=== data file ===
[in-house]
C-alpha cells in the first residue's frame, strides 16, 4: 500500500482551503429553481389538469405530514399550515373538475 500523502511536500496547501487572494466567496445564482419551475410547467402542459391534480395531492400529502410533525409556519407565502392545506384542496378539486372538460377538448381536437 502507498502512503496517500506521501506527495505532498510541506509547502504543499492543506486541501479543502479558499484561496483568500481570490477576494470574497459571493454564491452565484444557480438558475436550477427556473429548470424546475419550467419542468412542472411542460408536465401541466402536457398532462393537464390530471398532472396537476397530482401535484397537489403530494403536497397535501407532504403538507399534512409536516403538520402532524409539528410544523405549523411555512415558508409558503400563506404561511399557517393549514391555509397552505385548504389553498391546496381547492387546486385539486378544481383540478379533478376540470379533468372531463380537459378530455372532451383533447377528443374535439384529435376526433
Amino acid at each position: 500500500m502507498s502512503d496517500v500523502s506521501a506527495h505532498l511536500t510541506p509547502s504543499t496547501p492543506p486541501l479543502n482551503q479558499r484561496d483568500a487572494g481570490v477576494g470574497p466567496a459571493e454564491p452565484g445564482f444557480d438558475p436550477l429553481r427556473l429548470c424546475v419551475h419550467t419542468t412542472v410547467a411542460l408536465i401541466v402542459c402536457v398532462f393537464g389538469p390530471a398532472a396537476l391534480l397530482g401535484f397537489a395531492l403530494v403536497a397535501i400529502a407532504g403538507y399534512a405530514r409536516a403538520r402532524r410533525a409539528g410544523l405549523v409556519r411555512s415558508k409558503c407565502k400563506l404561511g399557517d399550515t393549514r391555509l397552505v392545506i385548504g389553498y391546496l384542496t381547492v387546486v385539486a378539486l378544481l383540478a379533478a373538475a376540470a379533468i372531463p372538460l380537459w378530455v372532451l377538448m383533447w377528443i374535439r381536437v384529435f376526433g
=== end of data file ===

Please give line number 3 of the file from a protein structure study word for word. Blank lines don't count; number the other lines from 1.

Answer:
Amino acid at each position: 500500500m502507498s502512503d496517500v500523502s506521501a506527495h505532498l511536500t510541506p509547502s504543499t496547501p492543506p486541501l479543502n482551503q479558499r484561496d483568500a487572494g481570490v477576494g470574497p466567496a459571493e454564491p452565484g445564482f444557480d438558475p436550477l429553481r427556473l429548470c424546475v419551475h419550467t419542468t412542472v410547467a411542460l408536465i401541466v402542459c402536457v398532462f393537464g389538469p390530471a398532472a396537476l391534480l397530482g401535484f397537489a395531492l403530494v403536497a397535501i400529502a407532504g403538507y399534512a405530514r409536516a403538520r402532524r410533525a409539528g410544523l405549523v409556519r411555512s415558508k409558503c407565502k400563506l404561511g399557517d399550515t393549514r391555509l397552505v392545506i385548504g389553498y391546496l384542496t381547492v387546486v385539486a378539486l378544481l383540478a379533478a373538475a376540470a379533468i372531463p372538460l380537459w378530455v372532451l377538448m383533447w377528443i374535439r381536437v384529435f376526433g